3 Kinetic theory
The simplest and most obvious approach to the problem under consideration is
first to choose an infinite variety of ether particles,and then to try to determine
a mixture of them which will yield Planck’s energy distribution.A clue to the
choice of infinite variety comes directly from observation of the photoelectric ef-
fect,for this indicates that,in interactions between matter and radiation,energy
exchanges occur,at any frequency,ν,in integral multiples of some minimum
quantity,h
0
ν.This suggests the choice of a single infinity of ether particles,
whose masses are integral multiples of some minimum mass m,but which,for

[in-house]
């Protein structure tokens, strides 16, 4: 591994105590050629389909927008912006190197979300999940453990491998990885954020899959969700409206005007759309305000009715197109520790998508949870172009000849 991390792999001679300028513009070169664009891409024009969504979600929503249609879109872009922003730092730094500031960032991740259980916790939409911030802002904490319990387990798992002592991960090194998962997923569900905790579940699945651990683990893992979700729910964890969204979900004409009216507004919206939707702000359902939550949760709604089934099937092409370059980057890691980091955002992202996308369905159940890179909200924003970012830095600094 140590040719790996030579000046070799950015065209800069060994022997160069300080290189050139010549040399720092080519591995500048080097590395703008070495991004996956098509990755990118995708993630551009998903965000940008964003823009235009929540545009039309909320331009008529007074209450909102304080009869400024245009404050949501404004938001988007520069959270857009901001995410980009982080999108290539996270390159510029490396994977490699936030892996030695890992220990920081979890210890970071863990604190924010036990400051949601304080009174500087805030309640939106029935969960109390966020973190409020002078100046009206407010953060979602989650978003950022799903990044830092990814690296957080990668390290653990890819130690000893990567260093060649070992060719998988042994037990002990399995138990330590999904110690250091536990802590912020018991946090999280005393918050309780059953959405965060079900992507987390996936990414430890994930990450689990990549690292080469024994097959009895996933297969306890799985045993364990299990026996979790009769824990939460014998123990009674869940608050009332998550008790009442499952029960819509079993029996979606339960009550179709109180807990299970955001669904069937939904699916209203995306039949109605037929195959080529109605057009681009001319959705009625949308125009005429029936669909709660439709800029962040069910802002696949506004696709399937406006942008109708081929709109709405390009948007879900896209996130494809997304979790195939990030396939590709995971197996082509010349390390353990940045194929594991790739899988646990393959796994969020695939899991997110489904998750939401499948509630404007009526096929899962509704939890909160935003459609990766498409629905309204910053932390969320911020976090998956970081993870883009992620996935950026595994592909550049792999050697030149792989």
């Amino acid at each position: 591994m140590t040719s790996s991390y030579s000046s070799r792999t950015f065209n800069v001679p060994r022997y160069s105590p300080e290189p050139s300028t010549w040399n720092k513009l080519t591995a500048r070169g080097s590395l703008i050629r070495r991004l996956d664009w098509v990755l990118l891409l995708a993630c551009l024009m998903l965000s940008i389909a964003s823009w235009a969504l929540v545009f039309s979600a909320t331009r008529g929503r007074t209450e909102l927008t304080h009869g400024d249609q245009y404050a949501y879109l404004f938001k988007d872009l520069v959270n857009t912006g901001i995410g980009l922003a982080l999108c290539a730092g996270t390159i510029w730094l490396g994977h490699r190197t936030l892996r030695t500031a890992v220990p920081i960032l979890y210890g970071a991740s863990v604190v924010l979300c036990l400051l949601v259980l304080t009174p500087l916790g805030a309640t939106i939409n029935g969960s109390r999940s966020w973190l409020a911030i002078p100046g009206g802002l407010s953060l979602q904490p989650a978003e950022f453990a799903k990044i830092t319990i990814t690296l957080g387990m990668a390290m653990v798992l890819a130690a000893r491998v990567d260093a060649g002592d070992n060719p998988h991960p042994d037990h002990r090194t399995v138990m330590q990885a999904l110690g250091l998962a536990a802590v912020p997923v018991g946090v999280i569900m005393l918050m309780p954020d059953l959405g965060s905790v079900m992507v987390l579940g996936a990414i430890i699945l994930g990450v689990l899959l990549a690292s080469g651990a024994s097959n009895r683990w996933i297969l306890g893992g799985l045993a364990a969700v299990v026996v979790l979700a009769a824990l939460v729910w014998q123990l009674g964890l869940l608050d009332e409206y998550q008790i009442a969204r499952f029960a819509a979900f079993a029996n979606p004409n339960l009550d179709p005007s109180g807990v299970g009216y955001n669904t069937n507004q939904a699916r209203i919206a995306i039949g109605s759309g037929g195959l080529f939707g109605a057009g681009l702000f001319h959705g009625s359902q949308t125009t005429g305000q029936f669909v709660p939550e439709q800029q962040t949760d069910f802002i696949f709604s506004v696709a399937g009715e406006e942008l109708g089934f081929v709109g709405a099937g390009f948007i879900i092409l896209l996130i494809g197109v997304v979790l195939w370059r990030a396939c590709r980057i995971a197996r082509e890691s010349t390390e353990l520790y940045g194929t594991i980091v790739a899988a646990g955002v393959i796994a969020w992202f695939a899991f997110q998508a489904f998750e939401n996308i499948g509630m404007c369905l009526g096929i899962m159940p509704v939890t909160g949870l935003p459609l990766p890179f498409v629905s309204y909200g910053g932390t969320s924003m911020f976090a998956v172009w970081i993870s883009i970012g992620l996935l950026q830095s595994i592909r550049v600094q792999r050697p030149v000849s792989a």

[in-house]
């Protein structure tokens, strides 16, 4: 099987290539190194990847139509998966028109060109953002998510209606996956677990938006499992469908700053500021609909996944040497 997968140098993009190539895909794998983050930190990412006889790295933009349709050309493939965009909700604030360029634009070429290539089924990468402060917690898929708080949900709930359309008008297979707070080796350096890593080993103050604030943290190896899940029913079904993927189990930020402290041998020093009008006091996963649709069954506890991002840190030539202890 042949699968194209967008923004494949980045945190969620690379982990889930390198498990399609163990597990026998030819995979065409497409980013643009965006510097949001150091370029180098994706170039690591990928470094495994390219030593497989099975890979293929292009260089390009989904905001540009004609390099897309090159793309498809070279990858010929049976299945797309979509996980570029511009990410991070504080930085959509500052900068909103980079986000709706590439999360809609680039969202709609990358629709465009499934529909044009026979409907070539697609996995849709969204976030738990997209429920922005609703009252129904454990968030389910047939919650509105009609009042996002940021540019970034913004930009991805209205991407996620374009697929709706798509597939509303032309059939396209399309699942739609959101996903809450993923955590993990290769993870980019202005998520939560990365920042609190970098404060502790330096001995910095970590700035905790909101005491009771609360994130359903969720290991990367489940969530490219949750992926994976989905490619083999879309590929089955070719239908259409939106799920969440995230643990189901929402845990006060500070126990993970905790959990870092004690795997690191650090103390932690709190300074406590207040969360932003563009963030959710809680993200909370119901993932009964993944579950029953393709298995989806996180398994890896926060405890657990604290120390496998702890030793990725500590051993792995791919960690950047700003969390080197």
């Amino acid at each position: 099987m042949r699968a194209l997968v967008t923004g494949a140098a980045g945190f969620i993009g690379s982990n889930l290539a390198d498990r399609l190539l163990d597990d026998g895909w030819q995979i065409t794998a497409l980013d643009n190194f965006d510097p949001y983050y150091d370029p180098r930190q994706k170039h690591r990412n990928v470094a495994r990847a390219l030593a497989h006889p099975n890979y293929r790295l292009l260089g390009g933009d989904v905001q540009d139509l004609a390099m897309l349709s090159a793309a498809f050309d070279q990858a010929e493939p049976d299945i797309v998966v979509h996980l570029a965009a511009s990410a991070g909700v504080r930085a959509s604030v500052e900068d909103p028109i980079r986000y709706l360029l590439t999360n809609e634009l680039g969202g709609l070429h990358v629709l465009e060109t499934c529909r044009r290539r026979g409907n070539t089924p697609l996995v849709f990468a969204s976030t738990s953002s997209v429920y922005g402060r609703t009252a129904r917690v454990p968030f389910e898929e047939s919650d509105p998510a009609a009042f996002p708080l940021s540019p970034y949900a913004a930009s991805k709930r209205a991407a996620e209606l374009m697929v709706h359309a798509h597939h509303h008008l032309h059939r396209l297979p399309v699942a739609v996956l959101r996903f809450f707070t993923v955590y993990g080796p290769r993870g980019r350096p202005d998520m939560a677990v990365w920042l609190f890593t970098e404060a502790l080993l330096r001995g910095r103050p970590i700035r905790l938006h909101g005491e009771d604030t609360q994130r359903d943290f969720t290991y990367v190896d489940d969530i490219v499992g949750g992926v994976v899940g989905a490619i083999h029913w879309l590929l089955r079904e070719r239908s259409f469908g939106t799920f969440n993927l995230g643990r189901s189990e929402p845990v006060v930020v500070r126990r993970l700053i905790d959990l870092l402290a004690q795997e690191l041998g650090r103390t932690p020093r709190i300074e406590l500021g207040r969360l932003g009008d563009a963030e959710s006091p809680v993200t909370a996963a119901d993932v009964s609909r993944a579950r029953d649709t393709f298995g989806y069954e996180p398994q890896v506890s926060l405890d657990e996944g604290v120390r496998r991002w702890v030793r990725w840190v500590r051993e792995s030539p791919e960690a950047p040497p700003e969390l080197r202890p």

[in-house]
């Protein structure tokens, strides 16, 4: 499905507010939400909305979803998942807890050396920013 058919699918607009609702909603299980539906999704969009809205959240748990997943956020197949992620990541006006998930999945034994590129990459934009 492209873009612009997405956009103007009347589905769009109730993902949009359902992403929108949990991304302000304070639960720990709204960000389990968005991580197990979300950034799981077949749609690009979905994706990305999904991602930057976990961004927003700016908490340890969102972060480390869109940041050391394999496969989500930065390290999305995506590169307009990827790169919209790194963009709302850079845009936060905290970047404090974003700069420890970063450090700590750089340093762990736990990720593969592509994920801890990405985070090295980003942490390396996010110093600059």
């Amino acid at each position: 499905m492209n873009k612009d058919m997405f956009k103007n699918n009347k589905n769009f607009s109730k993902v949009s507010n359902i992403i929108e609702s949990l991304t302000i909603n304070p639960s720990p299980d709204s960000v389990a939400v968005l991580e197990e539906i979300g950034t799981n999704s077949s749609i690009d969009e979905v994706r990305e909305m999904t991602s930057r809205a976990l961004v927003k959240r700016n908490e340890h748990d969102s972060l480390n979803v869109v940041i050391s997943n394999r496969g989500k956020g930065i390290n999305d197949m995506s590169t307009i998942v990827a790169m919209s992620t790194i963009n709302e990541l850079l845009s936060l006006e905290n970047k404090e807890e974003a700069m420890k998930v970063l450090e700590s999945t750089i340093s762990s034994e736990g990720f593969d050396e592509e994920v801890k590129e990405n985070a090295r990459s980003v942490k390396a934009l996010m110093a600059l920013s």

the purposes of kinetic theory,at least,may be considered as otherwise identical.
Consider then,a gas,occupying a volume V,whose particles all have three
degrees of freedom of translational motion,and three other degrees of freedom;
and whose particles are all identical except for (size?and) mass,their masses
being integral multiples n,(n=1,...,∞) of an absolute mass quantum m,the
mass of a unit particle.
Let ￿ denote energy per unit mass,N
n
(￿) the number of n-particles in the
range (0,￿),N
n
the total number of n-particles,and c
2
n
the mean value of the
square of the translational speed of n-particles.Then,for Maxwellian statistics
(see Appendix),
∂N
n
(￿)
∂￿
=
27N
n
2c
6
n
￿
2
exp
￿
−3￿
c
2
n
￿
(3.1)
3
whilst,for equi-partition of energy,i.e.all six degrees of freedomof all particles,
whatever their masses,have the same mean energy,mnc
2
n
must be the same for
all n,so that temperature T may be defined by
mnc